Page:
Both brands had a ‘soft’ launch late last year.
Black Opal Wagyu is being custom-fed out of the Hell’s Gate feedlot near Balranald, NSW and Dimboola feedlot in western Victoria with Wagyu processing numbers already hitting 270 bodies a week. Given the big lead-times to produce long-fed Wagyu, first feeders entered the pens at Hell’s Gate more than 18 months ago, with first kills taking place in November.
The Black Pearl Angus program has marbling grade requirements of 2+, and 4+ also.
Most of the feeder cattle, both Wagyu F1s and Angus, are supplied out of southern NSW, Victoria and Tasmania.
“Entering a market with a new brand has been demanding, and we have achieved success rapidly because of the supply chain we have bought into, its focus on genetics, and the first-rate animal welfare focus in production systems,” Harmony’s Duncan Andrews said. “The proven genetics and longevity of relationship with JHW Paterson & Son going forward puts us in a unique position to manage consistency and quality.”
Harmony would be targeting a number of geographic regions in export for both brand programs, in order to spread the risk, Mr Andrews said.
“China has the demand, and is an obvious target for us, given the investment profile in the Harmony business, but we see it as important to have a presence across all markets, from the Middle East across large parts of Asia. No one country takes all the body parts,” he said.
“Even though the programs are still quite new, we’ve established a good rapport with our growing customer base, both in Australia and overseas.”
“Setting up a new brand program like this from scratch has its obvious challenges, but the production and sales & marketing teams we have assembled are all well-experienced, and the process has gone reasonably smoothly,” Mr Andrews said.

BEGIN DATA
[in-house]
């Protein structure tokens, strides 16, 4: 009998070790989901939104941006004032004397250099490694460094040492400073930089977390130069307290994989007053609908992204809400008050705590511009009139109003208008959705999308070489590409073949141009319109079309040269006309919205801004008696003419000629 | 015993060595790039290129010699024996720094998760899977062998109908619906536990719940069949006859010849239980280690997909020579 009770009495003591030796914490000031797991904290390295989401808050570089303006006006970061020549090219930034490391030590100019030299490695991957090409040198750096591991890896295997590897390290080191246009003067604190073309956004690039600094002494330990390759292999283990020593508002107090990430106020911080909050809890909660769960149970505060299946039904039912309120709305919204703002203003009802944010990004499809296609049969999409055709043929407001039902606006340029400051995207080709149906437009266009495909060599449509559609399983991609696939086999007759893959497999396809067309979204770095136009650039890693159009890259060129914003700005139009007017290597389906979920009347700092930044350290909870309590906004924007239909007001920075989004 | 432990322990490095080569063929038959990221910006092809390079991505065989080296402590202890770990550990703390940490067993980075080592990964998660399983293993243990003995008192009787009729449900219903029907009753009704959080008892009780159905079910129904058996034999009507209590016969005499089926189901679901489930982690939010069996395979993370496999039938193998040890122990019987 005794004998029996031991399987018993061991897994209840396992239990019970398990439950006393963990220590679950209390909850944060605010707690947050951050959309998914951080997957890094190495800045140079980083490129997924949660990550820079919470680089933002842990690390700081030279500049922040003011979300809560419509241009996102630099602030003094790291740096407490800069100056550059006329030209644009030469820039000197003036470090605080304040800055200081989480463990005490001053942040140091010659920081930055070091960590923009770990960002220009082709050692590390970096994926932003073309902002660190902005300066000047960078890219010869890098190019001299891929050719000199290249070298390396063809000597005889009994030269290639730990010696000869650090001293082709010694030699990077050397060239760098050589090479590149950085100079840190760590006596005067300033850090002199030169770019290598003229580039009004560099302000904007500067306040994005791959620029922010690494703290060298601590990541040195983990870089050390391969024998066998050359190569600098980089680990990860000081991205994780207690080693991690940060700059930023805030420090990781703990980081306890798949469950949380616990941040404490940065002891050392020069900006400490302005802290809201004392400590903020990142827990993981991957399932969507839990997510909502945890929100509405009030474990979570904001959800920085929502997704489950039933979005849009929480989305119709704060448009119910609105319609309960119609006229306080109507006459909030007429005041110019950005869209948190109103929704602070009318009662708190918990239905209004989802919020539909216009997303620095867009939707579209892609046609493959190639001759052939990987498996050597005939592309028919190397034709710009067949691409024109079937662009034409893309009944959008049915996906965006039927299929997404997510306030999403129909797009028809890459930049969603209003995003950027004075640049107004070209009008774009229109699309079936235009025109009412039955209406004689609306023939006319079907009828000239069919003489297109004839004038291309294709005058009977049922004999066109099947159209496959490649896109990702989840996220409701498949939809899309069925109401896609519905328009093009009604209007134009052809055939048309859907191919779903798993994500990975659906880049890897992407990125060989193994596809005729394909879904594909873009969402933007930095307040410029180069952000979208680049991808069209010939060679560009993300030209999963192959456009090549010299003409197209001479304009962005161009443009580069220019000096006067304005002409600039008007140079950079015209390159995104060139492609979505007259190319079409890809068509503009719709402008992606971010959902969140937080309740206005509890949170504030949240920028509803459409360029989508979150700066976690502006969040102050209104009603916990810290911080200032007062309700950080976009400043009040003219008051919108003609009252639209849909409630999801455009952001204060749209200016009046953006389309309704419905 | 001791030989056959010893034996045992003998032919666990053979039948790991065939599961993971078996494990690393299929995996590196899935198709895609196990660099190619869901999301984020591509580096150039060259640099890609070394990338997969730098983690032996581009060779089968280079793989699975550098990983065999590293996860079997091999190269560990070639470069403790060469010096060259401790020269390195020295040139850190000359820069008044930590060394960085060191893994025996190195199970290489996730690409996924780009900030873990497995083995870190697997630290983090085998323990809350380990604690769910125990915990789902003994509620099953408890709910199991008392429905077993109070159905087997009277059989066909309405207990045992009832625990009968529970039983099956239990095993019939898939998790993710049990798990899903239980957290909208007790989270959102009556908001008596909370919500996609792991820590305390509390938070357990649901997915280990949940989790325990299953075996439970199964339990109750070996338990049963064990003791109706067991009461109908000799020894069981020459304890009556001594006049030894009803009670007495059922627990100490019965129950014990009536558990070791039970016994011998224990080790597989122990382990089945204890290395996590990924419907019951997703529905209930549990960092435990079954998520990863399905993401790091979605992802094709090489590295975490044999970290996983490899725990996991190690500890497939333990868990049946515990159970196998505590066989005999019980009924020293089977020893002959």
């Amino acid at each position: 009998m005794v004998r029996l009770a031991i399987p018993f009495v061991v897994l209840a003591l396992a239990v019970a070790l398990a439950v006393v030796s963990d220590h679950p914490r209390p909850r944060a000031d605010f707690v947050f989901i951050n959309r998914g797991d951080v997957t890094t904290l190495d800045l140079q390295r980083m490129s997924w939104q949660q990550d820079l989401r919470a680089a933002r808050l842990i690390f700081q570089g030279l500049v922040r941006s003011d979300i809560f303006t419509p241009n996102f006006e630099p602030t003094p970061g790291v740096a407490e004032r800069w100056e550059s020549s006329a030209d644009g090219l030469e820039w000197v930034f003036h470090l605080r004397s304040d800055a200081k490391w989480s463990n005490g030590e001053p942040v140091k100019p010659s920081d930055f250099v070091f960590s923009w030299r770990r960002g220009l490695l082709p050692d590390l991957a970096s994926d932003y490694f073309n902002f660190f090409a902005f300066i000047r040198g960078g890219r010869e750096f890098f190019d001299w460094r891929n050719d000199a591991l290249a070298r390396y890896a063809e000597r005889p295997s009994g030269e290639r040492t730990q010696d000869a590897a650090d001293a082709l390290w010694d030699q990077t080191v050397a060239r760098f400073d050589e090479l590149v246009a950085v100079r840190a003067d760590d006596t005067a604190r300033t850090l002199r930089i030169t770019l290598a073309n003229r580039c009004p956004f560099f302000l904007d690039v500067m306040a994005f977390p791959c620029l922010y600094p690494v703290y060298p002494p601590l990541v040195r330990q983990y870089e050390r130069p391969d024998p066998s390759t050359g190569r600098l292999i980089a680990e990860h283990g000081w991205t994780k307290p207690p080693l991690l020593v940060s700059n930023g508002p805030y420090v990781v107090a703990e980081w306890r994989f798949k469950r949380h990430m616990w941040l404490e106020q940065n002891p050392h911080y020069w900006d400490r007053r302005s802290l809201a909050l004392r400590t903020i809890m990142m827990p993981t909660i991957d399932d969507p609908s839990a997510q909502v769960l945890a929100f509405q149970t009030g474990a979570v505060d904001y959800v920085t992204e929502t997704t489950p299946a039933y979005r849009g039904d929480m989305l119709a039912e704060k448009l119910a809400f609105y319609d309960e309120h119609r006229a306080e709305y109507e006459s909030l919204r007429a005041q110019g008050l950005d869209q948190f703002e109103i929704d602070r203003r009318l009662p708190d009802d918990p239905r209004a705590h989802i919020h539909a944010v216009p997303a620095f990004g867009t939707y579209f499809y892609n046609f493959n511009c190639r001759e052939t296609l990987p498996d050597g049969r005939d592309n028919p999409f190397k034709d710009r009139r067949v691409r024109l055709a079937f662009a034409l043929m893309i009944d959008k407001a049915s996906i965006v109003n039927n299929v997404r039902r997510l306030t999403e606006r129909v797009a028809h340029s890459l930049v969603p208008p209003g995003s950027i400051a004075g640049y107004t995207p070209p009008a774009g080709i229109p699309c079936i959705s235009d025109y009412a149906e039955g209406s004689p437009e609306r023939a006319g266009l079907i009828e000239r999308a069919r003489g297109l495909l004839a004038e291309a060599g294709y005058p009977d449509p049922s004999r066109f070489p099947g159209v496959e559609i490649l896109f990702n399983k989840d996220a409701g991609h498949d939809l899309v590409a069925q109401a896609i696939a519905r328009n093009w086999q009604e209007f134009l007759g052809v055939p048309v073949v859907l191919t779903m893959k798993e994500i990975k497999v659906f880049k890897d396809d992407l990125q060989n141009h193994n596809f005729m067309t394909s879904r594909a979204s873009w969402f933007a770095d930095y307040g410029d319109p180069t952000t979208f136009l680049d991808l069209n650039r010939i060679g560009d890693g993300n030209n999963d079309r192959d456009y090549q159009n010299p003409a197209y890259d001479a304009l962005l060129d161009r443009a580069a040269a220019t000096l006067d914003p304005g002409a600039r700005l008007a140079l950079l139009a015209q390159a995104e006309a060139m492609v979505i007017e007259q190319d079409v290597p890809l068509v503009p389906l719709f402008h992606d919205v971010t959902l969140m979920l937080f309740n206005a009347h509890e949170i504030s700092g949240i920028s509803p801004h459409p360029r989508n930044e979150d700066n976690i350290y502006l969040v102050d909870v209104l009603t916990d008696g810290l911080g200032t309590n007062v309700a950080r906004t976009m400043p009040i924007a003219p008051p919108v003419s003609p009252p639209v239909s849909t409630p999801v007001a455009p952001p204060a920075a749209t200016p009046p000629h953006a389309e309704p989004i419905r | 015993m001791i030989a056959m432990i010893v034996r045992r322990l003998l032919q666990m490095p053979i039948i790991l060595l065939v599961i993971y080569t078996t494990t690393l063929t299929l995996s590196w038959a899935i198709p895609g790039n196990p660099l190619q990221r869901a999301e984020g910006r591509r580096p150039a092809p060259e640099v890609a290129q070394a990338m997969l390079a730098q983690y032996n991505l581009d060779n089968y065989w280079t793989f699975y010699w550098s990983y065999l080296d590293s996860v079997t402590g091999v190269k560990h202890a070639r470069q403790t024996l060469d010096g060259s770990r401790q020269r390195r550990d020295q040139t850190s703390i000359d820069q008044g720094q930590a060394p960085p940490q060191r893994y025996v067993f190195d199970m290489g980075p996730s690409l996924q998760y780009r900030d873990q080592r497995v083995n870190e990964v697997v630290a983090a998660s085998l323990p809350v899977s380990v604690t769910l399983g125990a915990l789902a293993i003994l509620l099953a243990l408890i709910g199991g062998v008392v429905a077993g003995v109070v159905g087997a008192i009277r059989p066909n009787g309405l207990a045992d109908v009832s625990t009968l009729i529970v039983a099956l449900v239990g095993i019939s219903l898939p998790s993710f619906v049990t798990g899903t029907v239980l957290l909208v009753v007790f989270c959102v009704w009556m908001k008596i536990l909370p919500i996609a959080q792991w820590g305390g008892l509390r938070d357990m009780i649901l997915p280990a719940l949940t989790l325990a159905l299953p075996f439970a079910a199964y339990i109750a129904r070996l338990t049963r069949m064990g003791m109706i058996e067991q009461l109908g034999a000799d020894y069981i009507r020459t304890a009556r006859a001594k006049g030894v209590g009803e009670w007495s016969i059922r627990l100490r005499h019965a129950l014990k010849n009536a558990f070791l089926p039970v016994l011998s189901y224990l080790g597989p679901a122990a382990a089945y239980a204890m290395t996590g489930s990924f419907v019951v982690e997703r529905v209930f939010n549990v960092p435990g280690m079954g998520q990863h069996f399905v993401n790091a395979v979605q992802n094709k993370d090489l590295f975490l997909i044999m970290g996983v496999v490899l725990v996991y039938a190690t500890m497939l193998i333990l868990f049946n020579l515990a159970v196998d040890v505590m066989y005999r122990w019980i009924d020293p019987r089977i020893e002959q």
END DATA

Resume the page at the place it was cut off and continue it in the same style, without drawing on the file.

First class win for Kilcoy’s Carrara
The Brisbane competition’s Wagyu beef class for more moderately marbled carcases scores 6 or less was won by Queensland beef processor Kilcoy Global Foods, for the company’s Carrara 640 Wagyu F1 and F2 product.
After scoring two seconds in the brand’s first-ever branded beef competition outing in Sydney Show late last year, it represented a dream start for Kilcoy’s new brand program.
As reported in this earlier Beef Central article, Carrara 640 was one of a suite of new brands launched by Kilcoy this time last year, including the company’s first venture into Wagyu beef.
Cattle for the Carrara program are fed 400 days at Mort & Co’s Grassdale feedlot and Edwards Livestock, Lilyvale feedlot Condamine, producing carcase weights 420-450kg. Carrara Wagyu has already been exported into 19 countries across the world since its launch, with the largest proportion into Asia and the US.
Kilcoy’s chief sales and marketing officer Fearn Cholerton said the company had been greatly encouraged by the early results – particularly as the Wagyu classes included cattle carrying up to Fullblood genetics. He said on top of genetics, feeding and management, Kilcoy believed the processing stage, including attributes like latest chiller technology employed in the recently upgraded plant, all contributed to the performance of the end product.
The company’s Carrara entry in the Brisbane show’s Wagyu +7 marbling score class, and Ebony Black Angus in the grainfed class, also performed strongly in Friday’s competition.